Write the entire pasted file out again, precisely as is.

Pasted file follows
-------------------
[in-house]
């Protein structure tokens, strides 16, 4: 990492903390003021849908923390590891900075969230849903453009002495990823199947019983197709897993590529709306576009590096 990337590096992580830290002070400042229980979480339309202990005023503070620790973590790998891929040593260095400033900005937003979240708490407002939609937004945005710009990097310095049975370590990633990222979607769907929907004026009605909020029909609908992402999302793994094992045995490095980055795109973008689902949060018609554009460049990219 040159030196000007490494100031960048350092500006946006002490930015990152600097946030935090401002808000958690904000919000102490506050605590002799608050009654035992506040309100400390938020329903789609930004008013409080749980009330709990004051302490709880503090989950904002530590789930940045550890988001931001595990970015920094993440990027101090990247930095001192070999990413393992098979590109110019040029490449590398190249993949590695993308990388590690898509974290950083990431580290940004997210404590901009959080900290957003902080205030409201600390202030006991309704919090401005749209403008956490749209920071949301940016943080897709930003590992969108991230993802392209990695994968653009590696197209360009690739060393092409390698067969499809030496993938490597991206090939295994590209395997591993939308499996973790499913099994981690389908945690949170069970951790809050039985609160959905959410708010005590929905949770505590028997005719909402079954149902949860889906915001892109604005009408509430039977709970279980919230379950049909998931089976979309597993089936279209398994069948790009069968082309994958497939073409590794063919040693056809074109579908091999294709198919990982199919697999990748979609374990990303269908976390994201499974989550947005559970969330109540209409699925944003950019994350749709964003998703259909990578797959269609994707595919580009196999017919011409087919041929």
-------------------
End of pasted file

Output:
[in-house]
């Protein structure tokens, strides 16, 4: 990492903390003021849908923390590891900075969230849903453009002495990823199947019983197709897993590529709306576009590096 990337590096992580830290002070400042229980979480339309202990005023503070620790973590790998891929040593260095400033900005937003979240708490407002939609937004945005710009990097310095049975370590990633990222979607769907929907004026009605909020029909609908992402999302793994094992045995490095980055795109973008689902949060018609554009460049990219 040159030196000007490494100031960048350092500006946006002490930015990152600097946030935090401002808000958690904000919000102490506050605590002799608050009654035992506040309100400390938020329903789609930004008013409080749980009330709990004051302490709880503090989950904002530590789930940045550890988001931001595990970015920094993440990027101090990247930095001192070999990413393992098979590109110019040029490449590398190249993949590695993308990388590690898509974290950083990431580290940004997210404590901009959080900290957003902080205030409201600390202030006991309704919090401005749209403008956490749209920071949301940016943080897709930003590992969108991230993802392209990695994968653009590696197209360009690739060393092409390698067969499809030496993938490597991206090939295994590209395997591993939308499996973790499913099994981690389908945690949170069970951790809050039985609160959905959410708010005590929905949770505590028997005719909402079954149902949860889906915001892109604005009408509430039977709970279980919230379950049909998931089976979309597993089936279209398994069948790009069968082309994958497939073409590794063919040693056809074109579908091999294709198919990982199919697999990748979609374990990303269908976390994201499974989550947005559970969330109540209409699925944003950019994350749709964003998703259909990578797959269609994707595919580009196999017919011409087919041929």